Prayer Requests Make Me Anxious

I don’t think I have a normal reaction to prayer requests. Rather than making me want to go pray, they tend to edge me towards hyperventilation.

Take the other day in my small group. There were some doozy requests. People suffering from the death of a spouse, cancer, job loss, financial holes, a risky and possibly terrible job change, and the general confusion and chaos of everyday life.

When people share prayer requests, here is what normal people do: They write down the prayer requests, and later they go and pray using the list. That is what prayer requests are for.

Here is what I do with prayer requests: I write them down, get stressed about praying for them, and then I put them in the trash.

That day, I jotted a list down on the back of my small group discussion sheet because:

  1. Writing helps me focus.
  2. Sometimes I volunteer to close in prayer, and need the list to remember everything.
  3. It makes me look holy and compassionate.

But I knew I’d toss them later, because otherwise the requests would stress me out.

Why I Put Prayer Requests in the Trash

I actually enjoy and long for prayer, but usually liturgical prayers or silent prayers. Prayer requests overwhelm me.

The requests feel like a giant stack of cordwood I’m supposed to balance in my arms. People have a lot of requests, because life is hard and full of suffering. So I add cordwood to the top of the pile until I look like a cartoon character with a snaking pile of wood in their arms who is about to get hit in the face with a tumbling load of very heavy logs.

This did not seem like a healthy spiritual discipline.

About five years ago, I decided to stop holding onto prayer requests. I just cannot carry them without going a little crazy. So I either pray for people immediately, or I let the request float past me, asking God to handle it.

Anyhow, the prayer requests that day were so raw and needful that my anxious coping mechanism of letting them go after writing them down felt really chickenshit. Like really chickenshit. Why could I not muster up the empathy and self-discipline to pray for these people during the week? Why bother to write them down at all if I was not going to pray?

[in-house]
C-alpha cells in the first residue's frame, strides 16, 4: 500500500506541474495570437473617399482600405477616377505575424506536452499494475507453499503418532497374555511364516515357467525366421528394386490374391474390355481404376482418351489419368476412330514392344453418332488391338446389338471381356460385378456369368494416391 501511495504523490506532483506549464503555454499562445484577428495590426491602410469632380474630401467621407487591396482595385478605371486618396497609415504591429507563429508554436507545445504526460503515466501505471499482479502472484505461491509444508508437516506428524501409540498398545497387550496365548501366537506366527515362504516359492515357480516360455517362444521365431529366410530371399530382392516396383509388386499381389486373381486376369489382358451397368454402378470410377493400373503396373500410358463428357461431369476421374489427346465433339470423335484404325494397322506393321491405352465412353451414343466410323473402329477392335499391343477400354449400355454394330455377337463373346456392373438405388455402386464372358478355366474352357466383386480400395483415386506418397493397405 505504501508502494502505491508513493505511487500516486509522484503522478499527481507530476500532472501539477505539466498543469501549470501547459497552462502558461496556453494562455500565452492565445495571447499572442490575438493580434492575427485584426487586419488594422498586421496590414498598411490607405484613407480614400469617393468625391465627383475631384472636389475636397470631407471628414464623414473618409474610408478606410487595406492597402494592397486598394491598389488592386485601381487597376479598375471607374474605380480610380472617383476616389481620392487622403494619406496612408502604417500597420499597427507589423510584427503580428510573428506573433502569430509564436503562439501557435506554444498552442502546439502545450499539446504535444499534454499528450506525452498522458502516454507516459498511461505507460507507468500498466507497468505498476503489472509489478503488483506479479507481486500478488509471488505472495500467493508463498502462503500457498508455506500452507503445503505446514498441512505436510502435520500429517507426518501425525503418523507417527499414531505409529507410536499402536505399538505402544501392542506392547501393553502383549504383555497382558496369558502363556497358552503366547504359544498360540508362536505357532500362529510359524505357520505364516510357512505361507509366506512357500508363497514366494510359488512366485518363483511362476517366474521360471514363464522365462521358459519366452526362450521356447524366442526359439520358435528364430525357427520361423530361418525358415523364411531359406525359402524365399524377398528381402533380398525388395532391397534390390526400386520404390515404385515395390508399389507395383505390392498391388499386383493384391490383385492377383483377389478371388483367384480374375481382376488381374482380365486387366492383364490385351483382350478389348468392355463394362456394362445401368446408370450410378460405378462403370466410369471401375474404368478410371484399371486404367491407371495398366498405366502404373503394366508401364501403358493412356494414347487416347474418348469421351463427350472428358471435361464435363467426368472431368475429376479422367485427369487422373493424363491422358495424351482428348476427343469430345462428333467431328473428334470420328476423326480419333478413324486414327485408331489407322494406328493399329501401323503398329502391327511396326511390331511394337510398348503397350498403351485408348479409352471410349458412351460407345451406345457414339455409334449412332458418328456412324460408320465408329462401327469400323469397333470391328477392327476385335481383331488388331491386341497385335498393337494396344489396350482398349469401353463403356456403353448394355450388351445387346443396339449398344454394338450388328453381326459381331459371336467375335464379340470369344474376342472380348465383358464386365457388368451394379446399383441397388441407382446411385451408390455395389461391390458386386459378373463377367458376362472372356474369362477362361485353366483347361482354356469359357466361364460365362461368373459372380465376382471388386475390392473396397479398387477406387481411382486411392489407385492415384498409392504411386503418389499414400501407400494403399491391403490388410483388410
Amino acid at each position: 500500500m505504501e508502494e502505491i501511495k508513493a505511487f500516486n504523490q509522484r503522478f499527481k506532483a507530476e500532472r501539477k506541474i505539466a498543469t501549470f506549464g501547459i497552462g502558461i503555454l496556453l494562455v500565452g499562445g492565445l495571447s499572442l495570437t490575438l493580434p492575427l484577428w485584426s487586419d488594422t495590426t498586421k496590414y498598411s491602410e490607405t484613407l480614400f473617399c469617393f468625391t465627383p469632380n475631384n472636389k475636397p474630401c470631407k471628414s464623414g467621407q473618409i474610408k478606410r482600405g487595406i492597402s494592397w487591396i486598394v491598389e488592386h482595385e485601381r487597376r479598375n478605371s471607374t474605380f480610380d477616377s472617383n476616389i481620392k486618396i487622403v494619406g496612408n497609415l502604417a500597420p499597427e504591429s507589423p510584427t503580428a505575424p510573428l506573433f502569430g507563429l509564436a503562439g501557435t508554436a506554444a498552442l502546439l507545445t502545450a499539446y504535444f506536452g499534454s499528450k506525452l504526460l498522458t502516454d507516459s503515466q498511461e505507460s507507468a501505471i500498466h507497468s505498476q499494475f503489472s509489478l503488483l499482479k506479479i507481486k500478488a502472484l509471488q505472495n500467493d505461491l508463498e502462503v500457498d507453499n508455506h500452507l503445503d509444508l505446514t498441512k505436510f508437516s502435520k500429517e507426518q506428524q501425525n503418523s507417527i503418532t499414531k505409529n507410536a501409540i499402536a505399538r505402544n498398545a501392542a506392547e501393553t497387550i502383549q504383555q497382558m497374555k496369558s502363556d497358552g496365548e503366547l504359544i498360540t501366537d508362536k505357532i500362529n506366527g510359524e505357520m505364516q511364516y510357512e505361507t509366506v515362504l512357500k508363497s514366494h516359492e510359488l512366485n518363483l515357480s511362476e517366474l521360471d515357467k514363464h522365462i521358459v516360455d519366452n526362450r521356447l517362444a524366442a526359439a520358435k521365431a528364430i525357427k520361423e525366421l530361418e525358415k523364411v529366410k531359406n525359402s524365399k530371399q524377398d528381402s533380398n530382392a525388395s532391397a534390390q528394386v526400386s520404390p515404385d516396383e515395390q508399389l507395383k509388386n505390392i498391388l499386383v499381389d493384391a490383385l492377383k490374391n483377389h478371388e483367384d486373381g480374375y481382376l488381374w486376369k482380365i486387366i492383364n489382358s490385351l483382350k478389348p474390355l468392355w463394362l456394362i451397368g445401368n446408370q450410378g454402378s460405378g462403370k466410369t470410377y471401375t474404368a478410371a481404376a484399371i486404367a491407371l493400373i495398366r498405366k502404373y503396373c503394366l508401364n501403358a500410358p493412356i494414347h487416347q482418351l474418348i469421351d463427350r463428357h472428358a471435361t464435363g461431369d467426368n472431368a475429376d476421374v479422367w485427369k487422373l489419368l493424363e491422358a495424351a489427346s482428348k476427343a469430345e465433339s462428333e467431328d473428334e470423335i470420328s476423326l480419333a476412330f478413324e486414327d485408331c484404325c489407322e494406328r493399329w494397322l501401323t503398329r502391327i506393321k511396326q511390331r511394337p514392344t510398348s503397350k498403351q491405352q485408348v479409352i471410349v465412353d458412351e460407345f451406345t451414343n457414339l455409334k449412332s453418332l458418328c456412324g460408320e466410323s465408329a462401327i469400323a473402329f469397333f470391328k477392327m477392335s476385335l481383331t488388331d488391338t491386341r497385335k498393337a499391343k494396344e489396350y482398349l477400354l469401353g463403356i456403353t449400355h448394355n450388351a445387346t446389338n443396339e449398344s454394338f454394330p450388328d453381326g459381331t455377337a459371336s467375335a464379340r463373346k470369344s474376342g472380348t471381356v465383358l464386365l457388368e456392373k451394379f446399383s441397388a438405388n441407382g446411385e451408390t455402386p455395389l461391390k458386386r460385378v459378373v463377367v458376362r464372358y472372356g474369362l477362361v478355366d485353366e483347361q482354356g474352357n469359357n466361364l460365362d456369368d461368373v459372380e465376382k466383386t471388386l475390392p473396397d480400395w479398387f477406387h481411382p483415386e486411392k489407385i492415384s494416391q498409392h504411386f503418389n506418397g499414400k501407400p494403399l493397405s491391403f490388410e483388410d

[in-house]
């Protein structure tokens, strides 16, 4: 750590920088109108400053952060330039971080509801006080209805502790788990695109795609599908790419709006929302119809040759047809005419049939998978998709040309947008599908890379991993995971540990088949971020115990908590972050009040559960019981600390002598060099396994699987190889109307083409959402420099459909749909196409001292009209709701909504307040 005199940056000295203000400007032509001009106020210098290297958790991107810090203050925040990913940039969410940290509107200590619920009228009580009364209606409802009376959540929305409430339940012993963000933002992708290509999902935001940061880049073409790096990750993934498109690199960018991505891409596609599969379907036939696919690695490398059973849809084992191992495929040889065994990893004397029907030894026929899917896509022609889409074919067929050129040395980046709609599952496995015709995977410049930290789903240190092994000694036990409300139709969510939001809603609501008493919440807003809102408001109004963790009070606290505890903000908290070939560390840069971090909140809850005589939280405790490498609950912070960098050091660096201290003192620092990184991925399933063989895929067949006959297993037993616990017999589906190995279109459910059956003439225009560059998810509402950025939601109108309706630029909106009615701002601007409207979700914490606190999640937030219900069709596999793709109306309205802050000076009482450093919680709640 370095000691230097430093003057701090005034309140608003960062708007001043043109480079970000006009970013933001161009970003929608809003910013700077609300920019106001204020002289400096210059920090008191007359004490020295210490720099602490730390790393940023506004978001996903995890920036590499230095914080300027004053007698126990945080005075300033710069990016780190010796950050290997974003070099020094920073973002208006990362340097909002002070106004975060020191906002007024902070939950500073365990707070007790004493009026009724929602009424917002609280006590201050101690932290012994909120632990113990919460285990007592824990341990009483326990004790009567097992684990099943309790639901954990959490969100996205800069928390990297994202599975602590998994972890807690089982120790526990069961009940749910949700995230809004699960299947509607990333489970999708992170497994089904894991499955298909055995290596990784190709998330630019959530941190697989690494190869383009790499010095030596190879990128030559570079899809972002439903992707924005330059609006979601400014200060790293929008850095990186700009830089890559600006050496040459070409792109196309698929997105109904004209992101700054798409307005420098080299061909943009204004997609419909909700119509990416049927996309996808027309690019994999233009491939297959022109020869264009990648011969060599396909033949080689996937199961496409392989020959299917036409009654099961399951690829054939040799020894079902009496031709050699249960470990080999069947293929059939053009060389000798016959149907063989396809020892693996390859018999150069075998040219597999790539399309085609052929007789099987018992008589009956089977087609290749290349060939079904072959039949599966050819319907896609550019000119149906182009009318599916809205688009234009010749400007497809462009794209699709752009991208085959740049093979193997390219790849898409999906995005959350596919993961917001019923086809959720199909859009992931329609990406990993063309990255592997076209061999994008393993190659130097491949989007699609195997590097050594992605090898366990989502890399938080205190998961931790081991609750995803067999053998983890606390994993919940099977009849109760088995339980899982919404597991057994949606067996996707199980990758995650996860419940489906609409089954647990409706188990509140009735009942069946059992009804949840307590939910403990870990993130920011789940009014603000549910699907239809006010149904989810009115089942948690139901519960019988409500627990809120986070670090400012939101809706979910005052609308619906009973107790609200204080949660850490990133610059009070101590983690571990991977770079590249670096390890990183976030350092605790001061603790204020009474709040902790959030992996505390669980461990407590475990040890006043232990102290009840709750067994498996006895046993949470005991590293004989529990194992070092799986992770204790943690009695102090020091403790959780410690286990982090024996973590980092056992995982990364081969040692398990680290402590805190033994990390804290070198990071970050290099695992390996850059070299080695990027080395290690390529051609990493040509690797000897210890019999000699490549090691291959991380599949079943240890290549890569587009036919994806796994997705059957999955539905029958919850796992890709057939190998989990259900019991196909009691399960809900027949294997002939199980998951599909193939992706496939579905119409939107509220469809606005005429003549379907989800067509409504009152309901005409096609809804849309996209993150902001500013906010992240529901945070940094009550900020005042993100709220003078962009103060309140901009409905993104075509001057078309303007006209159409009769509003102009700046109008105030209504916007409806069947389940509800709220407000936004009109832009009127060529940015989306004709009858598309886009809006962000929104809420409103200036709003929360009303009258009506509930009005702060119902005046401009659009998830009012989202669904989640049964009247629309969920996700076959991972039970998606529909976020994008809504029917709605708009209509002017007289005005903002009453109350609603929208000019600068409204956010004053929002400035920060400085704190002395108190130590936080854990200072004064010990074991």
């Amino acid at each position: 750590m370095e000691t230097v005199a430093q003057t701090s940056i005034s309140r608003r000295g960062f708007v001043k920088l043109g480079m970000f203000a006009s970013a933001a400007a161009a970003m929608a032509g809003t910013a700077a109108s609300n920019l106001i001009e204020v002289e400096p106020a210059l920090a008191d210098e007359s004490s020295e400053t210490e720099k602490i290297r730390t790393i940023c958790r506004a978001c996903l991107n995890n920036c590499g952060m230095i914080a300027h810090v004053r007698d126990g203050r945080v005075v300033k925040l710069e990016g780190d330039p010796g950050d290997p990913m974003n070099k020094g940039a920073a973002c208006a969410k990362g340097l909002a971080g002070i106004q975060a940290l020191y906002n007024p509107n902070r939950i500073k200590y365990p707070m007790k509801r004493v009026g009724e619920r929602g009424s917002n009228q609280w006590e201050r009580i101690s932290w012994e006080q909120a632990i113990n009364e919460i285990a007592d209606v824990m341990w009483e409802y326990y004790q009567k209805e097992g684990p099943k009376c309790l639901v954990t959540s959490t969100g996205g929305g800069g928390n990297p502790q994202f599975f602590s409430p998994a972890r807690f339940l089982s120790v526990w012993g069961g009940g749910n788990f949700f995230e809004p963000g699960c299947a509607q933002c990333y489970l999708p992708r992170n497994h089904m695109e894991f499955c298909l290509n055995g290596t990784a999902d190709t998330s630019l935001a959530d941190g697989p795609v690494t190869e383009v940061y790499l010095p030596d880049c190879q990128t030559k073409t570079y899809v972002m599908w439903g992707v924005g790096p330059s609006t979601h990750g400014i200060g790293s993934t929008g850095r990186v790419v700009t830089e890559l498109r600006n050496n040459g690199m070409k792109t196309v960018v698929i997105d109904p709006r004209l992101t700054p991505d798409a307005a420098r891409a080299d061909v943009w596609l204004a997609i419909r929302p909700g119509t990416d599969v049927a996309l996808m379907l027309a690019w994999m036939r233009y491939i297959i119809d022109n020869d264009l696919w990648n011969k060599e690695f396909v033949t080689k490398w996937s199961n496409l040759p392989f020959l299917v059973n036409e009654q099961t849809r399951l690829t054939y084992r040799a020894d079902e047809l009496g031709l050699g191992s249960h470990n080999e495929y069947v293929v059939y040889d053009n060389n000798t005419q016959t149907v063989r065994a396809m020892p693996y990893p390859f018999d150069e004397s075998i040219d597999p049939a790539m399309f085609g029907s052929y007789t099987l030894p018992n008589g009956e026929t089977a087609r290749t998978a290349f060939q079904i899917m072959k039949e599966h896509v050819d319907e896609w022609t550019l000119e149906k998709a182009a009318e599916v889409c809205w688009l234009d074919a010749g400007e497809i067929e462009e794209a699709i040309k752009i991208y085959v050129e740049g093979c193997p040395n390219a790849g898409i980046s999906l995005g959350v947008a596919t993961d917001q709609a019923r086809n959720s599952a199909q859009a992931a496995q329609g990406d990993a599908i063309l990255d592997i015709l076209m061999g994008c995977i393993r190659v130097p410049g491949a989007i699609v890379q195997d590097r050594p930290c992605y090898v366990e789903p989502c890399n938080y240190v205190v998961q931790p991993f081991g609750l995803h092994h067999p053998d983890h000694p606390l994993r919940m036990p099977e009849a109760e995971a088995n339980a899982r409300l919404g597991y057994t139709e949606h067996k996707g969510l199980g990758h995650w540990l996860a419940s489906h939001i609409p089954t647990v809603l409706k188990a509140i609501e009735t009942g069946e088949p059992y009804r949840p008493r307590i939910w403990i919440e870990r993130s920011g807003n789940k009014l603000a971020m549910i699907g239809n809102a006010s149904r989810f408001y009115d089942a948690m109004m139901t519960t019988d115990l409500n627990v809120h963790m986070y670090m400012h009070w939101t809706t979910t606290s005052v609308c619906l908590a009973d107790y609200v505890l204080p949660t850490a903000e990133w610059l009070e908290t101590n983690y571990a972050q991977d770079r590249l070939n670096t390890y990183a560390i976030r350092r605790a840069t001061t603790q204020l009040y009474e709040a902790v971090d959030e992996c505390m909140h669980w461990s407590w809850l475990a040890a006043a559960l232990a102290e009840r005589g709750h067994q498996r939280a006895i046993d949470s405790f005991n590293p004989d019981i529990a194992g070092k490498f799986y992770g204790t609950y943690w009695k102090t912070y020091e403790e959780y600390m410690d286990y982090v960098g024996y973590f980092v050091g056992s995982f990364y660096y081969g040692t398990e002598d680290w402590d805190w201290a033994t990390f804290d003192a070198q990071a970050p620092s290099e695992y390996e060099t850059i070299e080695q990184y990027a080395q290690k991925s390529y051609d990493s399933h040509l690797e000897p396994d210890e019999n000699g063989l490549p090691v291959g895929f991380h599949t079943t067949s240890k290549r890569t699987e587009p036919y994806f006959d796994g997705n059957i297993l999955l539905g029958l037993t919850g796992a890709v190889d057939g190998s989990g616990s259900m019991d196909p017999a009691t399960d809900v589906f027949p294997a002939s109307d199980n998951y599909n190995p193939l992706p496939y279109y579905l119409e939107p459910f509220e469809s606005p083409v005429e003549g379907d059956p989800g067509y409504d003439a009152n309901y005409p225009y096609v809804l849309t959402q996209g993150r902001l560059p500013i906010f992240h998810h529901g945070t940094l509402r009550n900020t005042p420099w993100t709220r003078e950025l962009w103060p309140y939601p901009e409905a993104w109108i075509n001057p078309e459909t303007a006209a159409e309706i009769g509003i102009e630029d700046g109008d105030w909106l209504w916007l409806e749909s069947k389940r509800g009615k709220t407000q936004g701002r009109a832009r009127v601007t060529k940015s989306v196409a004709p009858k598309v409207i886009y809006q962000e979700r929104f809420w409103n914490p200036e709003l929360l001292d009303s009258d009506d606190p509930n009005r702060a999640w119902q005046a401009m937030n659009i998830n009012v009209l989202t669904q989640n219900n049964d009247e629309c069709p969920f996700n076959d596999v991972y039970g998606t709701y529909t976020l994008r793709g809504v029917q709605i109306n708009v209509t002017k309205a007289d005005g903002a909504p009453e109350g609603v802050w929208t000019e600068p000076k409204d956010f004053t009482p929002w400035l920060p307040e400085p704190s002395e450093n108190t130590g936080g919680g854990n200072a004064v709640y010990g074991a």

Note: I was doing a lot of this anxious back-and-forthing while people were praying. If there’s anything worse than deciding NOT to pray for people it’s arguing with yourself about it while ACTUAL PRAYER IS TAKING PLACE.

By the time prayer ended, I felt really lousy about myself and my prayer life. I tried to remember if I’d even prayed at all the last week for someone other than myself. Maybe I had lost my tether to God and the Holy Spirit. Maybe I was stuck in a morass of self-deception and self-involvement.

You can’t just throw away prayer requests. What the hell was I thinking, taking my spiritual life so cavalierly? 

For a few days I felt crappy about myself, sort of like the headache you get when you overindulge. Just your garden-variety self-loathing hangover, you know. No biggie.

What Cured My Self-Loathing Hangover

Days passed. And then one afternoon I opened my email.

The details need to stay confidential, but basically, someone asked our family to take a bold step of faith towards something good but hard. And I looked at the email, and I felt a flash of panic and fear (‘cause it was a doozy of a step), but also this fierce determination that if my family agreed, we’d do it.

Deep in my marrow, I knew saying yes was the right thing to do. I knew that Jesus could provide resources if our yes opened a door.

The fierce firmness of that moment, the absolute stinking clarity, kicked out the self-loathing hangover like a good night’s rest and a tall drink of water.